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  • Margaret

Troublemakers by Catherine Barter

Political activism is an unusual and refreshing subject for teen fiction, and Catherine Barter approaches it with great skill. This is a book about decisions, consequences, responsibility and love as much as it is about a teenager on her own political journey.

Alena lives with her brother Danny and his boyfriend. She is growing up in a London rocked by terrorism and unrest, where politicians seek to exploit fear and social upheaval is everywhere. Alena doesn't remember her mother, and that's ok - until suddenly it's not. As the turmoil in the city infects her personal life, Alena begins to ask questions. Why won't Danny talk about their mother? What happened when Alena was a little girl? What does the past have to tell her about the person she is now?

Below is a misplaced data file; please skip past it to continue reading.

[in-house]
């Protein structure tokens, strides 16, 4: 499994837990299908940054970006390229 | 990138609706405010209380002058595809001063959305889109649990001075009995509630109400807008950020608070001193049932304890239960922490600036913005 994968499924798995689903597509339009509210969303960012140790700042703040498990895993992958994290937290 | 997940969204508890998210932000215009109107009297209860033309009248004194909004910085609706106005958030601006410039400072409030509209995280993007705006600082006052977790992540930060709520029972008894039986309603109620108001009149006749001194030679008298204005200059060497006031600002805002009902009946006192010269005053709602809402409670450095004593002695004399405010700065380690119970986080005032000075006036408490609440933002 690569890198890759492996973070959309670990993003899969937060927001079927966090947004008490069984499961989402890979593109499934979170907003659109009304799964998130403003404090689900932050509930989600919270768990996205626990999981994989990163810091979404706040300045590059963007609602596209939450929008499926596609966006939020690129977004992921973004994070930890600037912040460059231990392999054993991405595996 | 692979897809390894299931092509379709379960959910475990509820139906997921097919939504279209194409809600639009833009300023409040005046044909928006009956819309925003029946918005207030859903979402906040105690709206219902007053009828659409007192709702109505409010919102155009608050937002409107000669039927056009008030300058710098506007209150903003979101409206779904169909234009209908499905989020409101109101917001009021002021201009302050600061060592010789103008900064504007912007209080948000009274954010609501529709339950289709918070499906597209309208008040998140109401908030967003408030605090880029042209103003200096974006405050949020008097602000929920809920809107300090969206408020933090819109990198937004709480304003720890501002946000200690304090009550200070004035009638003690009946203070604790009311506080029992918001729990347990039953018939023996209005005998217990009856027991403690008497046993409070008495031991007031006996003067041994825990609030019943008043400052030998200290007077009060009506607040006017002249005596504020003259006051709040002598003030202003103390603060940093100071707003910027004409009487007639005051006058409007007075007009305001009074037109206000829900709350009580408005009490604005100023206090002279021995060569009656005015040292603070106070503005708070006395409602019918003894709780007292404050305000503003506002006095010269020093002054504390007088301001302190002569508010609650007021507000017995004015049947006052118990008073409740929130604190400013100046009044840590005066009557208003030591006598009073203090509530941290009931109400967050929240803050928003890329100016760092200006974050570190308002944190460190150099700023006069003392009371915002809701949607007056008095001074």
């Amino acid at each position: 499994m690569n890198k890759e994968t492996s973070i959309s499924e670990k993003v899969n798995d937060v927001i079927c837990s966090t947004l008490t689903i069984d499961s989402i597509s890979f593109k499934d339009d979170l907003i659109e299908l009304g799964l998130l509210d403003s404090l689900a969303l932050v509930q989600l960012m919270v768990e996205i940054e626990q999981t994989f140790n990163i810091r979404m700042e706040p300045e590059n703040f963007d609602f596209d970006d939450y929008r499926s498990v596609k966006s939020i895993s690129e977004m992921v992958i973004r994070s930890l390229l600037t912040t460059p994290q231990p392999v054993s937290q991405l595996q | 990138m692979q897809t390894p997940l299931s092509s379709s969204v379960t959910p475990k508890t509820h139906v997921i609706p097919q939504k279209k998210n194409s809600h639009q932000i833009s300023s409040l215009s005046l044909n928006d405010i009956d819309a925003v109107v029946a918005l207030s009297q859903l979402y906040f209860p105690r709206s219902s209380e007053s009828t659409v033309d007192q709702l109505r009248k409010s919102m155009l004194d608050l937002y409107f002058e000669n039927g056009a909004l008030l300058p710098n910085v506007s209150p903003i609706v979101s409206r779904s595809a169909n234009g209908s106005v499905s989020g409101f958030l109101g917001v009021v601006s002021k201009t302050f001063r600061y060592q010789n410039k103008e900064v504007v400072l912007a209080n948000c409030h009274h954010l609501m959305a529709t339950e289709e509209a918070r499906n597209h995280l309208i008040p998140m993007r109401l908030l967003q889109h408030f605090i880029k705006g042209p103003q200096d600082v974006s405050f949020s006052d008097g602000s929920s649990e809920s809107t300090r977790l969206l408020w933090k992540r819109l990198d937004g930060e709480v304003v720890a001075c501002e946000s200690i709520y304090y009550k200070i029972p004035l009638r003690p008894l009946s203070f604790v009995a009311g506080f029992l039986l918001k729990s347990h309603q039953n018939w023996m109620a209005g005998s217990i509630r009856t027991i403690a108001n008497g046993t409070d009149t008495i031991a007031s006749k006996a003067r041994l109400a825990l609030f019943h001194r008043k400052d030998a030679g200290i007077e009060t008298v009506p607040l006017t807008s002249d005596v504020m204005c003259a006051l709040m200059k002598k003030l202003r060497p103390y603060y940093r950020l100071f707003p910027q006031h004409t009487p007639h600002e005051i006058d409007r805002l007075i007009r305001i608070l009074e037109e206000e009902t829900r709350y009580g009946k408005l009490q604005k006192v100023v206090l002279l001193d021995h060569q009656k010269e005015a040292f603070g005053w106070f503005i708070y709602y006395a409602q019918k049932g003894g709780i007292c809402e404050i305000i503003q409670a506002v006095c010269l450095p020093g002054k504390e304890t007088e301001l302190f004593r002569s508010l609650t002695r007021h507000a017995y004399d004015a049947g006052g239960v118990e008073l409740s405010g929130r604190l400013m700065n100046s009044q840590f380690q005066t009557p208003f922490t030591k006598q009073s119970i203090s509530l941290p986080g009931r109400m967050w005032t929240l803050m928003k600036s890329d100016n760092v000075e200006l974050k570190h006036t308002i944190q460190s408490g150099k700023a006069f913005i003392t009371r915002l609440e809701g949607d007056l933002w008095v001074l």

Alena's anger grows as she discovers more about her mother's political activism and begins to realise the depth of the deception that surrounds her. Driven by frustration and by an awakening political awareness, she makes a choice she cannot alter. The consequences are profound for her and for those she loves.

Barter is never simplistic; all the characters are complex and believable, and there is no straightforward definition of right and wrong. It's so well written and engaging that I read it in one sitting, desperate to know where Alena's journey would end. Alena's voice is so real and convincing that the book feels like a conversation with her: angry, hurt, confused and funny. It's impossible not to applaud her courage as she sets out to understand her past so that she can embark on her future. Highly recommended.

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